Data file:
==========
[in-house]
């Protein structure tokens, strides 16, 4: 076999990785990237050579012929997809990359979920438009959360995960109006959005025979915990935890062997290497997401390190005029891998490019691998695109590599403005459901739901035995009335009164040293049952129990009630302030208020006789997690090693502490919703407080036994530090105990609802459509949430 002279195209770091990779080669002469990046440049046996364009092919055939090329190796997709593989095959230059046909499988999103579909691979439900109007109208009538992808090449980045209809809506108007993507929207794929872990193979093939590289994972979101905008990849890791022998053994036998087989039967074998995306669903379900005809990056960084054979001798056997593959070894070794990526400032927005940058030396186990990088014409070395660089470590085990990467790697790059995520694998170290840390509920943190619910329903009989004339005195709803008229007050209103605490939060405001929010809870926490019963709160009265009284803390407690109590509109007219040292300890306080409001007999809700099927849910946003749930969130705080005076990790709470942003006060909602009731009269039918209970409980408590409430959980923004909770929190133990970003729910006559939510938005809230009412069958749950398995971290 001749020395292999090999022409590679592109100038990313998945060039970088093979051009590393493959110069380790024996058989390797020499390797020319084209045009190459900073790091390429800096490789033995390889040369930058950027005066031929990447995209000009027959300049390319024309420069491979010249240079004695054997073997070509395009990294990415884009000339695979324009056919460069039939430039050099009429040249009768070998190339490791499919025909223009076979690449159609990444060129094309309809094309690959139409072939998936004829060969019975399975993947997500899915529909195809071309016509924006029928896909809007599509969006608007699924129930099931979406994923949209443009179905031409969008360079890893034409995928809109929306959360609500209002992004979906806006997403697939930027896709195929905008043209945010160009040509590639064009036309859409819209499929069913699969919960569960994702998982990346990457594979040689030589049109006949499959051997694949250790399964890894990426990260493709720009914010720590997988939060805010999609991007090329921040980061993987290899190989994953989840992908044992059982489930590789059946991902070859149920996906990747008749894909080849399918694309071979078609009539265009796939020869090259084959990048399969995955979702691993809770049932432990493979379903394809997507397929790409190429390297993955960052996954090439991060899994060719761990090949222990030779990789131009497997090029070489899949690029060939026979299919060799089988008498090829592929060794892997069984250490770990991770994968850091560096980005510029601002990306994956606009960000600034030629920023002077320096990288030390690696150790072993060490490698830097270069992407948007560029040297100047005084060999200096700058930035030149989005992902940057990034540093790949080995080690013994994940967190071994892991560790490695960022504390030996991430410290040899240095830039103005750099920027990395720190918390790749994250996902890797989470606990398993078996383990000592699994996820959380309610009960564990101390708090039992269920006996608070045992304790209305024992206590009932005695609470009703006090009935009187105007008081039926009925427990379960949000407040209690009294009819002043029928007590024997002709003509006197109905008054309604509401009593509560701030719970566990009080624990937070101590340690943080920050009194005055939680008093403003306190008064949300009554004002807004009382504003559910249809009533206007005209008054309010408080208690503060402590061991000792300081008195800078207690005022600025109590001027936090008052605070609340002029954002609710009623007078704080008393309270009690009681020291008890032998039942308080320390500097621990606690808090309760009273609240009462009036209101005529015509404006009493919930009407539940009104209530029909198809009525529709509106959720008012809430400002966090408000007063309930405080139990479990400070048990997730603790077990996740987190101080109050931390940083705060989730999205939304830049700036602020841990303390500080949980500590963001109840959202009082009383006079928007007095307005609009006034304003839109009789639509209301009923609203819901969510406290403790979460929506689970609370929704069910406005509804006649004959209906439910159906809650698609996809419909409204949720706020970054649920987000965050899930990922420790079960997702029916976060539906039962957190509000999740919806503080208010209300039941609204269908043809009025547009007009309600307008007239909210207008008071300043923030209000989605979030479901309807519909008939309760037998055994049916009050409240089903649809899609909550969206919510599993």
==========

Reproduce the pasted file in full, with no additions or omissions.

[in-house]
């Protein structure tokens, strides 16, 4: 076999990785990237050579012929997809990359979920438009959360995960109006959005025979915990935890062997290497997401390190005029891998490019691998695109590599403005459901739901035995009335009164040293049952129990009630302030208020006789997690090693502490919703407080036994530090105990609802459509949430 002279195209770091990779080669002469990046440049046996364009092919055939090329190796997709593989095959230059046909499988999103579909691979439900109007109208009538992808090449980045209809809506108007993507929207794929872990193979093939590289994972979101905008990849890791022998053994036998087989039967074998995306669903379900005809990056960084054979001798056997593959070894070794990526400032927005940058030396186990990088014409070395660089470590085990990467790697790059995520694998170290840390509920943190619910329903009989004339005195709803008229007050209103605490939060405001929010809870926490019963709160009265009284803390407690109590509109007219040292300890306080409001007999809700099927849910946003749930969130705080005076990790709470942003006060909602009731009269039918209970409980408590409430959980923004909770929190133990970003729910006559939510938005809230009412069958749950398995971290 001749020395292999090999022409590679592109100038990313998945060039970088093979051009590393493959110069380790024996058989390797020499390797020319084209045009190459900073790091390429800096490789033995390889040369930058950027005066031929990447995209000009027959300049390319024309420069491979010249240079004695054997073997070509395009990294990415884009000339695979324009056919460069039939430039050099009429040249009768070998190339490791499919025909223009076979690449159609990444060129094309309809094309690959139409072939998936004829060969019975399975993947997500899915529909195809071309016509924006029928896909809007599509969006608007699924129930099931979406994923949209443009179905031409969008360079890893034409995928809109929306959360609500209002992004979906806006997403697939930027896709195929905008043209945010160009040509590639064009036309859409819209499929069913699969919960569960994702998982990346990457594979040689030589049109006949499959051997694949250790399964890894990426990260493709720009914010720590997988939060805010999609991007090329921040980061993987290899190989994953989840992908044992059982489930590789059946991902070859149920996906990747008749894909080849399918694309071979078609009539265009796939020869090259084959990048399969995955979702691993809770049932432990493979379903394809997507397929790409190429390297993955960052996954090439991060899994060719761990090949222990030779990789131009497997090029070489899949690029060939026979299919060799089988008498090829592929060794892997069984250490770990991770994968850091560096980005510029601002990306994956606009960000600034030629920023002077320096990288030390690696150790072993060490490698830097270069992407948007560029040297100047005084060999200096700058930035030149989005992902940057990034540093790949080995080690013994994940967190071994892991560790490695960022504390030996991430410290040899240095830039103005750099920027990395720190918390790749994250996902890797989470606990398993078996383990000592699994996820959380309610009960564990101390708090039992269920006996608070045992304790209305024992206590009932005695609470009703006090009935009187105007008081039926009925427990379960949000407040209690009294009819002043029928007590024997002709003509006197109905008054309604509401009593509560701030719970566990009080624990937070101590340690943080920050009194005055939680008093403003306190008064949300009554004002807004009382504003559910249809009533206007005209008054309010408080208690503060402590061991000792300081008195800078207690005022600025109590001027936090008052605070609340002029954002609710009623007078704080008393309270009690009681020291008890032998039942308080320390500097621990606690808090309760009273609240009462009036209101005529015509404006009493919930009407539940009104209530029909198809009525529709509106959720008012809430400002966090408000007063309930405080139990479990400070048990997730603790077990996740987190101080109050931390940083705060989730999205939304830049700036602020841990303390500080949980500590963001109840959202009082009383006079928007007095307005609009006034304003839109009789639509209301009923609203819901969510406290403790979460929506689970609370929704069910406005509804006649004959209906439910159906809650698609996809419909409204949720706020970054649920987000965050899930990922420790079960997702029916976060539906039962957190509000999740919806503080208010209300039941609204269908043809009025547009007009309600307008007239909210207008008071300043923030209000989605979030479901309807519909008939309760037998055994049916009050409240089903649809899609909550969206919510599993």